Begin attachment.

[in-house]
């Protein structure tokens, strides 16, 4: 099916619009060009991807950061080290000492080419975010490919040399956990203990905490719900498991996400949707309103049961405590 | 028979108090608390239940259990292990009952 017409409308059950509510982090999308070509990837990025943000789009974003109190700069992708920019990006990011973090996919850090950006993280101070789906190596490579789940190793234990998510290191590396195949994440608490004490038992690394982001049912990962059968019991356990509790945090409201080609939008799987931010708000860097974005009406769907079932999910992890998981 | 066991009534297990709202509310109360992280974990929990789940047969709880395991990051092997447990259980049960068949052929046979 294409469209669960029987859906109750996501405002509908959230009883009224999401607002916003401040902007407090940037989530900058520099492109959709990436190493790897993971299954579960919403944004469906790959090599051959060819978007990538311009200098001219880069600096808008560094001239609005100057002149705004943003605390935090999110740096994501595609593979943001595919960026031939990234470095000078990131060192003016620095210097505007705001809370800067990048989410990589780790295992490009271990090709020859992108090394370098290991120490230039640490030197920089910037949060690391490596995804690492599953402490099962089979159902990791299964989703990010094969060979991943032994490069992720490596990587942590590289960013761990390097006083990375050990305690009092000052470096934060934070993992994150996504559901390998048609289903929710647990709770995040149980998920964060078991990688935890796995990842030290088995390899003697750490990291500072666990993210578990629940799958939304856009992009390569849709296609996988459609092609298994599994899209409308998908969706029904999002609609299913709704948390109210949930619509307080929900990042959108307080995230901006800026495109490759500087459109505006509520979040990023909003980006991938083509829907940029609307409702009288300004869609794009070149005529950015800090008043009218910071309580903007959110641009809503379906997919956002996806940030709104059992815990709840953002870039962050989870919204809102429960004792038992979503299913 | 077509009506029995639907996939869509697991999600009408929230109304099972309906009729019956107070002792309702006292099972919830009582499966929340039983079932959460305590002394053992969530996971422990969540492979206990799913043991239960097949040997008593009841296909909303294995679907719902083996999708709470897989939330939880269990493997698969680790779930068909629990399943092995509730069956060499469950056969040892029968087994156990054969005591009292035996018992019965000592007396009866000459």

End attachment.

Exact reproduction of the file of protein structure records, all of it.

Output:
[in-house]
């Protein structure tokens, strides 16, 4: 099916619009060009991807950061080290000492080419975010490919040399956990203990905490719900498991996400949707309103049961405590 | 028979108090608390239940259990292990009952 017409409308059950509510982090999308070509990837990025943000789009974003109190700069992708920019990006990011973090996919850090950006993280101070789906190596490579789940190793234990998510290191590396195949994440608490004490038992690394982001049912990962059968019991356990509790945090409201080609939008799987931010708000860097974005009406769907079932999910992890998981 | 066991009534297990709202509310109360992280974990929990789940047969709880395991990051092997447990259980049960068949052929046979 294409469209669960029987859906109750996501405002509908959230009883009224999401607002916003401040902007407090940037989530900058520099492109959709990436190493790897993971299954579960919403944004469906790959090599051959060819978007990538311009200098001219880069600096808008560094001239609005100057002149705004943003605390935090999110740096994501595609593979943001595919960026031939990234470095000078990131060192003016620095210097505007705001809370800067990048989410990589780790295992490009271990090709020859992108090394370098290991120490230039640490030197920089910037949060690391490596995804690492599953402490099962089979159902990791299964989703990010094969060979991943032994490069992720490596990587942590590289960013761990390097006083990375050990305690009092000052470096934060934070993992994150996504559901390998048609289903929710647990709770995040149980998920964060078991990688935890796995990842030290088995390899003697750490990291500072666990993210578990629940799958939304856009992009390569849709296609996988459609092609298994599994899209409308998908969706029904999002609609299913709704948390109210949930619509307080929900990042959108307080995230901006800026495109490759500087459109505006509520979040990023909003980006991938083509829907940029609307409702009288300004869609794009070149005529950015800090008043009218910071309580903007959110641009809503379906997919956002996806940030709104059992815990709840953002870039962050989870919204809102429960004792038992979503299913 | 077509009506029995639907996939869509697991999600009408929230109304099972309906009729019956107070002792309702006292099972919830009582499966929340039983079932959460305590002394053992969530996971422990969540492979206990799913043991239960097949040997008593009841296909909303294995679907719902083996999708709470897989939330939880269990493997698969680790779930068909629990399943092995509730069956060499469950056969040892029968087994156990054969005591009292035996018992019965000592007396009866000459």